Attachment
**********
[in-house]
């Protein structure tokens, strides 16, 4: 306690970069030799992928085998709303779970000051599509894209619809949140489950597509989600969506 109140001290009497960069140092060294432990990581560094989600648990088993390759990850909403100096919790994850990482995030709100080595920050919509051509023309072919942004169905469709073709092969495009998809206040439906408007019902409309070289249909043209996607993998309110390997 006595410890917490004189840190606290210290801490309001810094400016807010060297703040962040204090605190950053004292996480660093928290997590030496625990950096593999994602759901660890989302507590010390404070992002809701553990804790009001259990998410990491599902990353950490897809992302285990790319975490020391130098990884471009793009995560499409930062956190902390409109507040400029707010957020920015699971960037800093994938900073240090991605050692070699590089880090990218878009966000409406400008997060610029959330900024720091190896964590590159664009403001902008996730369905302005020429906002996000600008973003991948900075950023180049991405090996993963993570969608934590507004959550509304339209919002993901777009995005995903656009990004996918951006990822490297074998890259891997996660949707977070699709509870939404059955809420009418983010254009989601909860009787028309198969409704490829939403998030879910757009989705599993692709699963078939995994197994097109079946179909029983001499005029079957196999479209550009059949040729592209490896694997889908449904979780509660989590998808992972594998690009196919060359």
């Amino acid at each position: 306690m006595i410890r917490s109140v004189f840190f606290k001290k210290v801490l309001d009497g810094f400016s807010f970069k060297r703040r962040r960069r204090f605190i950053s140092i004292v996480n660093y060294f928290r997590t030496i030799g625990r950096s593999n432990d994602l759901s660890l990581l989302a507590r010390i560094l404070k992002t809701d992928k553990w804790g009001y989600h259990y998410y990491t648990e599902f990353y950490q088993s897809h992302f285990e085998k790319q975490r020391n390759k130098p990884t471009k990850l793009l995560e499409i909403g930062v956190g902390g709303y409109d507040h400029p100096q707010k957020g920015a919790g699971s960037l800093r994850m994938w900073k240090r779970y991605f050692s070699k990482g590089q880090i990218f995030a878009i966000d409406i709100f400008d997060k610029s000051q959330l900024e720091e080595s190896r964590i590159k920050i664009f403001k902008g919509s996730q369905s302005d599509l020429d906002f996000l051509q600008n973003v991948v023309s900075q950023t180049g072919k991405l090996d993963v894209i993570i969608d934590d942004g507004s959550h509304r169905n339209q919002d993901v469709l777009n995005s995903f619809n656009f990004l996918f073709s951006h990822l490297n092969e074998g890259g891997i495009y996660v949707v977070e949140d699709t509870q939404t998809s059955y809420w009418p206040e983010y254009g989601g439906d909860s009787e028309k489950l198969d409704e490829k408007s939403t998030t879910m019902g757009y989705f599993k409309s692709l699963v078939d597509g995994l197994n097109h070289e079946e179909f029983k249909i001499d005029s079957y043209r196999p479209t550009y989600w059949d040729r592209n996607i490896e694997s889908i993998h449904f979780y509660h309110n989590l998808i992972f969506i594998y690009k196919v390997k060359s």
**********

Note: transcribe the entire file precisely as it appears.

[in-house]
């Protein structure tokens, strides 16, 4: 306690970069030799992928085998709303779970000051599509894209619809949140489950597509989600969506 109140001290009497960069140092060294432990990581560094989600648990088993390759990850909403100096919790994850990482995030709100080595920050919509051509023309072919942004169905469709073709092969495009998809206040439906408007019902409309070289249909043209996607993998309110390997 006595410890917490004189840190606290210290801490309001810094400016807010060297703040962040204090605190950053004292996480660093928290997590030496625990950096593999994602759901660890989302507590010390404070992002809701553990804790009001259990998410990491599902990353950490897809992302285990790319975490020391130098990884471009793009995560499409930062956190902390409109507040400029707010957020920015699971960037800093994938900073240090991605050692070699590089880090990218878009966000409406400008997060610029959330900024720091190896964590590159664009403001902008996730369905302005020429906002996000600008973003991948900075950023180049991405090996993963993570969608934590507004959550509304339209919002993901777009995005995903656009990004996918951006990822490297074998890259891997996660949707977070699709509870939404059955809420009418983010254009989601909860009787028309198969409704490829939403998030879910757009989705599993692709699963078939995994197994097109079946179909029983001499005029079957196999479209550009059949040729592209490896694997889908449904979780509660989590998808992972594998690009196919060359």
């Amino acid at each position: 306690m006595i410890r917490s109140v004189f840190f606290k001290k210290v801490l309001d009497g810094f400016s807010f970069k060297r703040r962040r960069r204090f605190i950053s140092i004292v996480n660093y060294f928290r997590t030496i030799g625990r950096s593999n432990d994602l759901s660890l990581l989302a507590r010390i560094l404070k992002t809701d992928k553990w804790g009001y989600h259990y998410y990491t648990e599902f990353y950490q088993s897809h992302f285990e085998k790319q975490r020391n390759k130098p990884t471009k990850l793009l995560e499409i909403g930062v956190g902390g709303y409109d507040h400029p100096q707010k957020g920015a919790g699971s960037l800093r994850m994938w900073k240090r779970y991605f050692s070699k990482g590089q880090i990218f995030a878009i966000d409406i709100f400008d997060k610029s000051q959330l900024e720091e080595s190896r964590i590159k920050i664009f403001k902008g919509s996730q369905s302005d599509l020429d906002f996000l051509q600008n973003v991948v023309s900075q950023t180049g072919k991405l090996d993963v894209i993570i969608d934590d942004g507004s959550h509304r169905n339209q919002d993901v469709l777009n995005s995903f619809n656009f990004l996918f073709s951006h990822l490297n092969e074998g890259g891997i495009y996660v949707v977070e949140d699709t509870q939404t998809s059955y809420w009418p206040e983010y254009g989601g439906d909860s009787e028309k489950l198969d409704e490829k408007s939403t998030t879910m019902g757009y989705f599993k409309s692709l699963v078939d597509g995994l197994n097109h070289e079946e179909f029983k249909i001499d005029s079957y043209r196999p479209t550009y989600w059949d040729r592209n996607i490896e694997s889908i993998h449904f979780y509660h309110n989590l998808i992972f969506i594998y690009k196919v390997k060359s």